HomeBad Ass AsiansAsian American veterans remembered nationwide

Asian American veterans remembered nationwide

Asian American veterans are being remembered alongside other fallen heroes this Memorial Day.

In Wisconsin, the Sheboygun Sun reports the names of 18 veterans were added today to the Lao, Hmong and American Veterans Memorial at Sheboygan’s Deland Park.

The memorial contains 24 panels to honor the sacrifices made during the U.S. Secret War in Laos during the Vietnam War.

The names added to the panels today include:

  • Capt. Vang Bee
  • Capt. Lo Vang Kiatoukaysy
  • Capt. Saychou Lo Kiatoukaysy
  • Capt. Toua Lor Kiatoukaysy
  • Naikong Xiong Pao Lee
  • Maj. Wangmeng S. Lee
  • PFC Walong Kiatoukaysy Lo
  • 2nd Lt. Chong Neng S. Lor
  • 2nd Lt. Nhia Thong Lor
  • Senator Moua Sue
  • Capt. Ge Xiong Tou
  • Lt. Bouacheng Vang
  • Maj. Chongjeh Vang
  • ULt. Seng V. Vang
  • SGU Col. Waseng Vang
  • 1st Lt. Xaichou V. Vang
  • Lt. Chong Soua Vue
  • Maj. Wakai Vue

In Manilla, the U.S. Ambassador to the Philippines paused to recall the 17,000 Filipino and American WWII veterans buried at the Manilla and American Cemetary, reported CNN Philippines.

The Marine Corps of both the Philippines and the United States performed the traditional 21-gun salute along with the presentation of colors.

“The sacrifices made by brave service members have left a lasting legacy and form of a very strong U.S.-Philippine alliance which has maintained peace and prosperity in this region.,” said MaryKay Carlson, U.S. Ambassador to the Philippines.

Those Filipino soldiers did not receive the benefits from the U.S. government that had been promised.

“The Filipino soldiers, who fought side-by-side with the U.S. military, were promised compensation, citizenship, recognition,” said Pearl Cruz-Morrison, daughter of Retired General Antonio Cruz to Fox4.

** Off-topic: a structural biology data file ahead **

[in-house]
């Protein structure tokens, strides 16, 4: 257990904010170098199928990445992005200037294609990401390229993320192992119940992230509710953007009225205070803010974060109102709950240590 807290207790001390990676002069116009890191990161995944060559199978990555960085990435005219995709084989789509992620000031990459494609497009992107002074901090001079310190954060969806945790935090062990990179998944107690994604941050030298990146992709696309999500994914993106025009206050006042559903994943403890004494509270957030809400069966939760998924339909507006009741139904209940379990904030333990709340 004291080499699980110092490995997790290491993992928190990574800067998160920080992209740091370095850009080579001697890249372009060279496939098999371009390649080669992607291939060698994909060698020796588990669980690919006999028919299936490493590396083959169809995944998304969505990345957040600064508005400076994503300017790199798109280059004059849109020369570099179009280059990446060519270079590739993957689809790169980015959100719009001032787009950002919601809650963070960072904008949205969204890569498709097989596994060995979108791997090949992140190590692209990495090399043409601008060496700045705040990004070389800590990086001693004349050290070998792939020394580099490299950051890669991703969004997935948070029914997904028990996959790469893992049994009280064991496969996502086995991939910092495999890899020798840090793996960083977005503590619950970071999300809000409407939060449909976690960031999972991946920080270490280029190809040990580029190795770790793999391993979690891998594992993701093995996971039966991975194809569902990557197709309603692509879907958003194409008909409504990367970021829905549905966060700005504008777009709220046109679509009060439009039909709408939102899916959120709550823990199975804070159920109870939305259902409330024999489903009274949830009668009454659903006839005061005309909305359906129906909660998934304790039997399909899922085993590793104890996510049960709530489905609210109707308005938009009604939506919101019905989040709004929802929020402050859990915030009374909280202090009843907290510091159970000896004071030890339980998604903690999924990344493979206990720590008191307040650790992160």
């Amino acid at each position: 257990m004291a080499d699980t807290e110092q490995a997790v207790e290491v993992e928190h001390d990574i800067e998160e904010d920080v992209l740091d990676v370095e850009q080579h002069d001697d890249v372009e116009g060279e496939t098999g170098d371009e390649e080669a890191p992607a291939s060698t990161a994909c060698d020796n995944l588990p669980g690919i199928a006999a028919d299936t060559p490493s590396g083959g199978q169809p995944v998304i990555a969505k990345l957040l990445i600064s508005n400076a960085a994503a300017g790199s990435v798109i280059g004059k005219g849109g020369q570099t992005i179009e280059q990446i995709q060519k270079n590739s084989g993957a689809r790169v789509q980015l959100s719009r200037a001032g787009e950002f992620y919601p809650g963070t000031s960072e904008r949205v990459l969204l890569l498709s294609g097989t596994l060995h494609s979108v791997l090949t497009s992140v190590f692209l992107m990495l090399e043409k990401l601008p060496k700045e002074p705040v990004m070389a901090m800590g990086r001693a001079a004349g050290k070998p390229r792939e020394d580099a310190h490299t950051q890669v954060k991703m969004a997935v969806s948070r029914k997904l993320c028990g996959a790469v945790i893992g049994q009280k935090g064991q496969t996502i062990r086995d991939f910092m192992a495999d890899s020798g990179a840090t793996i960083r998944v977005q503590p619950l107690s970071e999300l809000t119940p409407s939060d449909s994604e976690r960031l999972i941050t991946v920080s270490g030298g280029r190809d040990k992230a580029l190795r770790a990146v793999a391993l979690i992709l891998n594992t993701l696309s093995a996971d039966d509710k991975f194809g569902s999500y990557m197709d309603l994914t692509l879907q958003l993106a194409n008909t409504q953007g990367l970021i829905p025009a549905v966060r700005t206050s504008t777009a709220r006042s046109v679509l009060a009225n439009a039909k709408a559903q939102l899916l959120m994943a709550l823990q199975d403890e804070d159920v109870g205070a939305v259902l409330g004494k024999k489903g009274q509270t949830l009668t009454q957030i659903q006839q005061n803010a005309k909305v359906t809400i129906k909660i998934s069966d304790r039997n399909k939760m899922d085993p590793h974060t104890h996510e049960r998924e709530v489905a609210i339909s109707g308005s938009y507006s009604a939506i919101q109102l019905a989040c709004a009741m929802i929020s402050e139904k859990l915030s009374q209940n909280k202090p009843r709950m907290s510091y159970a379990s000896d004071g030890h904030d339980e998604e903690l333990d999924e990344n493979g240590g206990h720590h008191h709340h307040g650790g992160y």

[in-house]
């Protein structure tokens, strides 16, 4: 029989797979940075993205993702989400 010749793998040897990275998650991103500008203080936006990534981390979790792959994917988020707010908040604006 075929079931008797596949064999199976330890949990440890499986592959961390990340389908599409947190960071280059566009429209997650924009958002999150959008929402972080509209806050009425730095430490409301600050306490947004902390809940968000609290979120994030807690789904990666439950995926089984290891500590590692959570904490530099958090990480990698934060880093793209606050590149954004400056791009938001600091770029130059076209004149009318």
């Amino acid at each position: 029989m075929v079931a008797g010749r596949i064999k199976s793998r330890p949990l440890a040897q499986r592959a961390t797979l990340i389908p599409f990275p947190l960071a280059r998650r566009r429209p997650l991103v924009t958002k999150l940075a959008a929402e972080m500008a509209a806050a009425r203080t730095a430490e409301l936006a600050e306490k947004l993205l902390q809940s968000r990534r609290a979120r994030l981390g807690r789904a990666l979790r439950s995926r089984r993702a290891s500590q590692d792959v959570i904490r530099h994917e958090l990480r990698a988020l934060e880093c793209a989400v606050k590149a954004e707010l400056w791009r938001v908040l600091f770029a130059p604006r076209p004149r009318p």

Many of those that survived stayed in their home country or moved to the United States. The Rescission Act of 1947 revoked the compensation and recognition promised those soldiers.

Finally in 2015, more than 7 decades after the end of WWII, Filipino soldiers like General Cruz received the Congressional Gold Medal.

Many like General Cruz received their medal posthumously.

U.S. Army Capt. Francis Brown Wai played football for UCLA prior to WWII. During WWII, he landed on a beach in the Philippines and found American soldiers pinned down by machine gun fire. He led his soldiers inland, deliberately drawing fire to expose the enemy’s position. Wai died while leading that assault.

His commander recommended him for the Medal of Honor, but it was downgraded to the distinguished service cross, reports PBS. In 1996, a review was held to uncover discrimination against Asian Americans in awarding of these medals. The Defense Secretary determined Wai should receive the Medal of Honor.

President Clinton presented Wai’s family with the medal he should have received, the Medal of Honor.

“Captain Wai’s extraordinary heroism and devotion to duty are in keeping with the highest traditions of military service and reflect great credit on him, his unit and the United States Army,” the proclamation read.

In Los Angeles’ Little Tokyo, they held the Annual Memorial Day Service at the Japanese American Cultural and Community Center on Saturday. Appropriately, it is right next to the Japanese American National War Memorial Court.

The names of Japanese Americans from all wars are engraved on the four monuments in that court.

Hubert Yoshida, who was incarcerated at Poston as a young boy but later enlisted in the Marine Corp and fought in Vietnam served as the keynote speaker.

AsAmNews is published by the non-profit, Asian American Media Inc. Follow us on FacebookX, InstagramTikTok and YouTube. Please consider making a tax-deductible donation to support our efforts to produce diverse content about the AAPI communities. We are supported in part by funding provided by the State of California, administered by the California State Library in partnership with the California Department of Social Services and the California Commission on Asian and Pacific Islander American Affairs as part of the Stop the Hate program. To report a hate incident or hate crime and get support, go to CA vs Hate.


Please enter your comment!
Please enter your name here

This site uses Akismet to reduce spam. Learn how your comment data is processed.


Worth the Time

Must Read

Regular Features


Discover more from AsAmNews

Subscribe now to keep reading and get access to the full archive.

Continue reading